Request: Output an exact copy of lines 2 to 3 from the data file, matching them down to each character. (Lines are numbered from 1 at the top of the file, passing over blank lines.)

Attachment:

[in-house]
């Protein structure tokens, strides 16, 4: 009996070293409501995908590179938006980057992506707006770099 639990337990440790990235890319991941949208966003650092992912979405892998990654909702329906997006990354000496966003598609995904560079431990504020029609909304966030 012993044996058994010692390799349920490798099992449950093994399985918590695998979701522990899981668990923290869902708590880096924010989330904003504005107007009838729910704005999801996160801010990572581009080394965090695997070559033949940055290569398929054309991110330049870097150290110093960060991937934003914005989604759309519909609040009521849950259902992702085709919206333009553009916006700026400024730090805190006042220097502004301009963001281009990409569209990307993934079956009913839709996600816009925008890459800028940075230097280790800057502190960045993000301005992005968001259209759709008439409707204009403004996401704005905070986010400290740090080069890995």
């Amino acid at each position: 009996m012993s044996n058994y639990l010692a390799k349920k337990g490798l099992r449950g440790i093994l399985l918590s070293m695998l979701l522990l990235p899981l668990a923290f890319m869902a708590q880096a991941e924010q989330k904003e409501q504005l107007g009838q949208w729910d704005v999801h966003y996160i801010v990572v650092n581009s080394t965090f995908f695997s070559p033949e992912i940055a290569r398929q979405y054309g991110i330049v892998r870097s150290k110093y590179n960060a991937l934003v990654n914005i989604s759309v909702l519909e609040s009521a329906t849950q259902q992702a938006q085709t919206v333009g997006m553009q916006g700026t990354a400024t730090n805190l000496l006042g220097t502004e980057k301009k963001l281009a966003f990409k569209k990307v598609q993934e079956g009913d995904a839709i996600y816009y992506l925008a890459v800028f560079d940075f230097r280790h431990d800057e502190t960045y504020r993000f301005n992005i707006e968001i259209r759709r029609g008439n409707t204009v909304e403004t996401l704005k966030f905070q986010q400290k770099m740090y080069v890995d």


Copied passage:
């Protein structure tokens, strides 16, 4: 009996070293409501995908590179938006980057992506707006770099 639990337990440790990235890319991941949208966003650092992912979405892998990654909702329906997006990354000496966003598609995904560079431990504020029609909304966030 012993044996058994010692390799349920490798099992449950093994399985918590695998979701522990899981668990923290869902708590880096924010989330904003504005107007009838729910704005999801996160801010990572581009080394965090695997070559033949940055290569398929054309991110330049870097150290110093960060991937934003914005989604759309519909609040009521849950259902992702085709919206333009553009916006700026400024730090805190006042220097502004301009963001281009990409569209990307993934079956009913839709996600816009925008890459800028940075230097280790800057502190960045993000301005992005968001259209759709008439409707204009403004996401704005905070986010400290740090080069890995």
């Amino acid at each position: 009996m012993s044996n058994y639990l010692a390799k349920k337990g490798l099992r449950g440790i093994l399985l918590s070293m695998l979701l522990l990235p899981l668990a923290f890319m869902a708590q880096a991941e924010q989330k904003e409501q504005l107007g009838q949208w729910d704005v999801h966003y996160i801010v990572v650092n581009s080394t965090f995908f695997s070559p033949e992912i940055a290569r398929q979405y054309g991110i330049v892998r870097s150290k110093y590179n960060a991937l934003v990654n914005i989604s759309v909702l519909e609040s009521a329906t849950q259902q992702a938006q085709t919206v333009g997006m553009q916006g700026t990354a400024t730090n805190l000496l006042g220097t502004e980057k301009k963001l281009a966003f990409k569209k990307v598609q993934e079956g009913d995904a839709i996600y816009y992506l925008a890459v800028f560079d940075f230097r280790h431990d800057e502190t960045y504020r993000f301005n992005i707006e968001i259209r759709r029609g008439n409707t204009v909304e403004t996401l704005k966030f905070q986010q400290k770099m740090y080069v890995d």